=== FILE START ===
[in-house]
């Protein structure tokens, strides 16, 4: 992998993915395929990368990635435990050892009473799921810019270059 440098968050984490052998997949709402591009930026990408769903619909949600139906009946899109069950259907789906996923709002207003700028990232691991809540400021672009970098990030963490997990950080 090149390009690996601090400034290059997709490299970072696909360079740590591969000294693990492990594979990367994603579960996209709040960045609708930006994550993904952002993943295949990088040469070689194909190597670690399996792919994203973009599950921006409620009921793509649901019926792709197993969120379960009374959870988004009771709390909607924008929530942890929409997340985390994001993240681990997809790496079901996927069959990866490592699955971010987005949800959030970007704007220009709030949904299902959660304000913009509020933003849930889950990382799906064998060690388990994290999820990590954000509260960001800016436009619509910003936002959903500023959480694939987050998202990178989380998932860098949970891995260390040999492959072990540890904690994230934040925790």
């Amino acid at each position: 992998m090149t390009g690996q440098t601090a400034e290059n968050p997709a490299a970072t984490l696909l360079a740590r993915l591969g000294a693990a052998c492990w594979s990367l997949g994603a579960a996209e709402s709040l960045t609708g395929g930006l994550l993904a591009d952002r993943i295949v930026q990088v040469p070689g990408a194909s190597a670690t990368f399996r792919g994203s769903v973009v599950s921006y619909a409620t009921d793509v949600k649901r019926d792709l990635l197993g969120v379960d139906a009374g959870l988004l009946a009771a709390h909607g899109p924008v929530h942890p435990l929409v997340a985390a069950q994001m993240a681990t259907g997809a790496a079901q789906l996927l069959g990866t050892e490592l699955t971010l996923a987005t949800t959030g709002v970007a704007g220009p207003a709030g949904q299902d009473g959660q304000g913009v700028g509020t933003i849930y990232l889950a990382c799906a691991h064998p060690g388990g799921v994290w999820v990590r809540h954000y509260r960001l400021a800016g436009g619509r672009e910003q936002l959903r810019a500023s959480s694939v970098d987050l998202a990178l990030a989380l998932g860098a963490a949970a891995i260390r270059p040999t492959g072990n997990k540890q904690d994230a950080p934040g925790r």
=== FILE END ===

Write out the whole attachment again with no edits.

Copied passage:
[in-house]
């Protein structure tokens, strides 16, 4: 992998993915395929990368990635435990050892009473799921810019270059 440098968050984490052998997949709402591009930026990408769903619909949600139906009946899109069950259907789906996923709002207003700028990232691991809540400021672009970098990030963490997990950080 090149390009690996601090400034290059997709490299970072696909360079740590591969000294693990492990594979990367994603579960996209709040960045609708930006994550993904952002993943295949990088040469070689194909190597670690399996792919994203973009599950921006409620009921793509649901019926792709197993969120379960009374959870988004009771709390909607924008929530942890929409997340985390994001993240681990997809790496079901996927069959990866490592699955971010987005949800959030970007704007220009709030949904299902959660304000913009509020933003849930889950990382799906064998060690388990994290999820990590954000509260960001800016436009619509910003936002959903500023959480694939987050998202990178989380998932860098949970891995260390040999492959072990540890904690994230934040925790």
């Amino acid at each position: 992998m090149t390009g690996q440098t601090a400034e290059n968050p997709a490299a970072t984490l696909l360079a740590r993915l591969g000294a693990a052998c492990w594979s990367l997949g994603a579960a996209e709402s709040l960045t609708g395929g930006l994550l993904a591009d952002r993943i295949v930026q990088v040469p070689g990408a194909s190597a670690t990368f399996r792919g994203s769903v973009v599950s921006y619909a409620t009921d793509v949600k649901r019926d792709l990635l197993g969120v379960d139906a009374g959870l988004l009946a009771a709390h909607g899109p924008v929530h942890p435990l929409v997340a985390a069950q994001m993240a681990t259907g997809a790496a079901q789906l996927l069959g990866t050892e490592l699955t971010l996923a987005t949800t959030g709002v970007a704007g220009p207003a709030g949904q299902d009473g959660q304000g913009v700028g509020t933003i849930y990232l889950a990382c799906a691991h064998p060690g388990g799921v994290w999820v990590r809540h954000y509260r960001l400021a800016g436009g619509r672009e910003q936002l959903r810019a500023s959480s694939v970098d987050l998202a990178l990030a989380l998932g860098a963490a949970a891995i260390r270059p040999t492959g072990n997990k540890q904690d994230a950080p934040g925790r």